The below Safety Notice is in relation to the UAS crash at one of Britan's X Factor auditions


Dear UAS Operator,

As a current permission holder for aerial work, we are sending you this email to inform you of a recently issued Safety Notice.  Safety Notices and Information Notices are issued by the CAA with the aim of improving flight safety.

The Safety Notice is available on the following link –

SN-2013/012: Small Unmanned Aircraft - Security of Antenna Mounts

The purpose of this Safety Notice is to highlight the requirement for the operator of a Small Unmanned Aircraft (SUA) to be reasonably satisfied that the flight can be safely made and that all appropriate checks on the SUA are completed before take-off.

It is possible to obtain a full list of Safety Notices and Information Notices using the following links - and  


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  • In my humble opinion, that does not look like a loss of GPS. More like a loss of power and it just so happens it was over the Thames.

    It also looks as if it was being flown manually also.
  • Unfortunately I think that means its going to get expensive. For commercial user systems used near people I can see mandatory sense and avoid, failure resilient avionics, ballistic recovery system, enclosed props or better yet no props at all and at least some calculations proving the strength and fatigue resistance of critical parts. The group as a whole will benefit.
  • Moderator

    In the USA that's the job of ASTM F-38 the UK because of its 193 operators gathering real world data is formulating its plans based on that.

    The professional sUAS space is going to look very different in Europe in two years time. In America not so much, it won't have started yet.

  • Funny you should say that Gary...I'm about 45 mins away from BD. I'm already designing out these kinds of failure modes. This is a failure mode that should have been thoroughly designed out at design.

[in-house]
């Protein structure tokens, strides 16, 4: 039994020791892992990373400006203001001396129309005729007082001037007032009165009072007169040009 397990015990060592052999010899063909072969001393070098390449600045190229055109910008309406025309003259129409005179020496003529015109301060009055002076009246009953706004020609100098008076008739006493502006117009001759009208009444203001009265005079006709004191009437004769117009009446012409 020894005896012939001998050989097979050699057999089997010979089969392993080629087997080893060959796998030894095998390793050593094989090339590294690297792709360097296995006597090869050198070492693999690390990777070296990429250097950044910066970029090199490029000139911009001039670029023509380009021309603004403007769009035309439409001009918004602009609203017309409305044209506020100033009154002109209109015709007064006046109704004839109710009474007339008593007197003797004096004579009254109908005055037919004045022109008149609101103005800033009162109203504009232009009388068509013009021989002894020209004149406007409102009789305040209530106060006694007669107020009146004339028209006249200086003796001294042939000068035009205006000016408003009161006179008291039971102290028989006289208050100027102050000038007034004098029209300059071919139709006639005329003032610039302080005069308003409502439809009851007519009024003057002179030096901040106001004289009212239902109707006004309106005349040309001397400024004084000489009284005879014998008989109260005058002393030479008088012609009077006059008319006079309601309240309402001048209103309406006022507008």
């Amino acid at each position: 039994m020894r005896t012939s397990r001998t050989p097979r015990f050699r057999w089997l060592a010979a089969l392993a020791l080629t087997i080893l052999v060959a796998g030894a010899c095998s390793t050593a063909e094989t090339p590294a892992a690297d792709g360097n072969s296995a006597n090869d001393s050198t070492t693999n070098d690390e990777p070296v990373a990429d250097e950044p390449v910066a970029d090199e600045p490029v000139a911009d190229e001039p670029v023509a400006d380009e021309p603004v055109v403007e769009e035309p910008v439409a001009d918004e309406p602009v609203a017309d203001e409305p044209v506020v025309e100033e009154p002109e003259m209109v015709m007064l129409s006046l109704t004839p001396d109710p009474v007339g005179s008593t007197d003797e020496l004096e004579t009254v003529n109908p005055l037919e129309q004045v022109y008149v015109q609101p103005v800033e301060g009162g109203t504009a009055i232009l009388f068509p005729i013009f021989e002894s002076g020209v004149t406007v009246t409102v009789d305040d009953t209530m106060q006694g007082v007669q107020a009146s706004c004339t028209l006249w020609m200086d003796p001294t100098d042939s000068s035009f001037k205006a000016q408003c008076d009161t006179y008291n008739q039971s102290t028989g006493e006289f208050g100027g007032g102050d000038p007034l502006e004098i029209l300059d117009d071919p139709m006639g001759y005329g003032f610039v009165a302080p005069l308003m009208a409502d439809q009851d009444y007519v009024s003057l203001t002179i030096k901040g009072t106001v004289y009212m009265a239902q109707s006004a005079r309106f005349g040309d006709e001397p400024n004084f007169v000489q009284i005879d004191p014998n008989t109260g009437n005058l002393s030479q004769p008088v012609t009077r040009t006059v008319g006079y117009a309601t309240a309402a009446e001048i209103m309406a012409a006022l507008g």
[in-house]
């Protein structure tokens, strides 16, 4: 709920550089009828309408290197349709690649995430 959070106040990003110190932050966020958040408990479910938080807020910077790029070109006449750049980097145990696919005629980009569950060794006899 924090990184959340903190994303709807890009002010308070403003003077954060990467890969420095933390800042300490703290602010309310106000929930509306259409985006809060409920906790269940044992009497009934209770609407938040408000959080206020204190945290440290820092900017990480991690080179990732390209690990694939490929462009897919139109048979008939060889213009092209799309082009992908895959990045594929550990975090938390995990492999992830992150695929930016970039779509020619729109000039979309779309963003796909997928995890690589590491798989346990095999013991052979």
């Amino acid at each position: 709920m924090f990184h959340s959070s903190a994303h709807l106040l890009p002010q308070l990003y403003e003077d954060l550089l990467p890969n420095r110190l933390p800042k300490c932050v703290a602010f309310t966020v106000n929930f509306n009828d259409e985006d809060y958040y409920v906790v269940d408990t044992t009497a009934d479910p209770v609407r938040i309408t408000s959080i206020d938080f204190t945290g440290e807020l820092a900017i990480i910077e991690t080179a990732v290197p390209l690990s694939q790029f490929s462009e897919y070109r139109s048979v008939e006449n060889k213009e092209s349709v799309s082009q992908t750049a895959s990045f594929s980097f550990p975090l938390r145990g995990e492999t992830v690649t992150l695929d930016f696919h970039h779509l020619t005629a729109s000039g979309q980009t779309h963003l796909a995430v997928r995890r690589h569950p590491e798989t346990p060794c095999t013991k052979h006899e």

What with the recent posts on a death and on injuries I think it's about time some minimum standards were being talked about for design of UAS outside of major aerospace companies.
  • Yes, they do claim that.  They state that they had a partial loss of control, and decided to ditch it in the river rather than risk crashing into the crowd.

  • Does someone claim that the drone was ditched on purpose? Looks like a free fall crash to me, just lucky it hit the water....

  • Moderator

    Fair points, what has happened to date is that systems have been signed off by folks with less than full knowledge. That is about to change. Off the shelf Chinese systems will not get through as easily in the future which is a good thing for professional flight. If I were to start a UA manufacturing business in the UK now I would base it near Salisbury and in particular Boscombe Down so I could be near the centre of excellence a spot to get guidance on best practice.

  • I would also be questioning that mounting system.  Was the system intact on take-off, but of such flimsy construction that it broke mid-air without warning or any ability for the operator to predict the failure?  Then it needs to be redesigned.

  • There's no doubt that ditching was a better option than hitting the crowd.  I'm just asking how it got to that point.  That's what the CAA should be asking.

    IMO, the GPS and Mag systems are secondary pilot aids.  The failure of these systems should not force a ditching or crash of the aircraft.  The debate actually parallels the recent 777 crash.  The pilots should be very comfortable flying full manual.  Similarly, the loss of these systems should not cause a failure of the flight controller.  If the flight controller does not allow manual flying, due to the loss of GPS, then that flight controller should be disqualified from professional operation.

    That is what I am seeing at this point, reports that this was a Wookong-M, and that it cannot fly in manual mode if the GPS fails, due to some kind of error.  That's unacceptable if it's true. 

  • Moderator

    Well... of course in the USA there is absolutely no procedure for this sort of reporting. Probably is in Canada. Ditching was a better option than hitting the crowd however painful it must have been for the operator.

    More backstory storyline

    I did learn of a meeting earlier this week where airworthyness was discussed and a general tightening of the system for getting an approval. So I would hurry up and get one if you are thinking about it in the UK.

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